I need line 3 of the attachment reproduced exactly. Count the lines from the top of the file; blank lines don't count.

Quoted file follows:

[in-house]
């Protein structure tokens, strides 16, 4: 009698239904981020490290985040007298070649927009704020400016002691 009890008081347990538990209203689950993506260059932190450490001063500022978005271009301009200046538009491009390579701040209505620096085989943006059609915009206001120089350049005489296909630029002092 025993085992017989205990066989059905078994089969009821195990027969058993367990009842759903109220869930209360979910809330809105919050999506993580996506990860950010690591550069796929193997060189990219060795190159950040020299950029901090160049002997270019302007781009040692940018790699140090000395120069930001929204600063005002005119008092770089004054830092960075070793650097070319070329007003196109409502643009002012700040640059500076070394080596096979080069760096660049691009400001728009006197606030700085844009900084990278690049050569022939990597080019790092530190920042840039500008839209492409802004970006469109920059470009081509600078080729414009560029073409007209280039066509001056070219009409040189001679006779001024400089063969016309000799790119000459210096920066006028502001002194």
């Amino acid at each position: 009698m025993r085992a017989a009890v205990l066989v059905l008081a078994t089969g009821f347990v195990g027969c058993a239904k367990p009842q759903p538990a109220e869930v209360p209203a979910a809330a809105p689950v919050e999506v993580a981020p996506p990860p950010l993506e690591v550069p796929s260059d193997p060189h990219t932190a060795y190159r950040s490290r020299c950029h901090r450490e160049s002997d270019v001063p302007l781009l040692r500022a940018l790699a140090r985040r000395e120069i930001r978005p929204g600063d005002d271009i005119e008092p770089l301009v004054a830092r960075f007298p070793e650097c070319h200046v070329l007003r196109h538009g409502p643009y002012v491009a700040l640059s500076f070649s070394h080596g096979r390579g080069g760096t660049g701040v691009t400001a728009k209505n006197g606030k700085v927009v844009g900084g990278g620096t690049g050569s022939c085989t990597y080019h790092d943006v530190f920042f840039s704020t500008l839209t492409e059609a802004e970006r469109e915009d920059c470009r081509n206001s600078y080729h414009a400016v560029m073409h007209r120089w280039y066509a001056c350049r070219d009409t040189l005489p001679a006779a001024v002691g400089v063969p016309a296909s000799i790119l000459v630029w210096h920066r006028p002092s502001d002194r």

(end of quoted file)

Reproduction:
């Amino acid at each position: 009698m025993r085992a017989a009890v205990l066989v059905l008081a078994t089969g009821f347990v195990g027969c058993a239904k367990p009842q759903p538990a109220e869930v209360p209203a979910a809330a809105p689950v919050e999506v993580a981020p996506p990860p950010l993506e690591v550069p796929s260059d193997p060189h990219t932190a060795y190159r950040s490290r020299c950029h901090r450490e160049s002997d270019v001063p302007l781009l040692r500022a940018l790699a140090r985040r000395e120069i930001r978005p929204g600063d005002d271009i005119e008092p770089l301009v004054a830092r960075f007298p070793e650097c070319h200046v070329l007003r196109h538009g409502p643009y002012v491009a700040l640059s500076f070649s070394h080596g096979r390579g080069g760096t660049g701040v691009t400001a728009k209505n006197g606030k700085v927009v844009g900084g990278g620096t690049g050569s022939c085989t990597y080019h790092d943006v530190f920042f840039s704020t500008l839209t492409e059609a802004e970006r469109e915009d920059c470009r081509n206001s600078y080729h414009a400016v560029m073409h007209r120089w280039y066509a001056c350049r070219d009409t040189l005489p001679a006779a001024v002691g400089v063969p016309a296909s000799i790119l000459v630029w210096h920066r006028p002092s502001d002194r």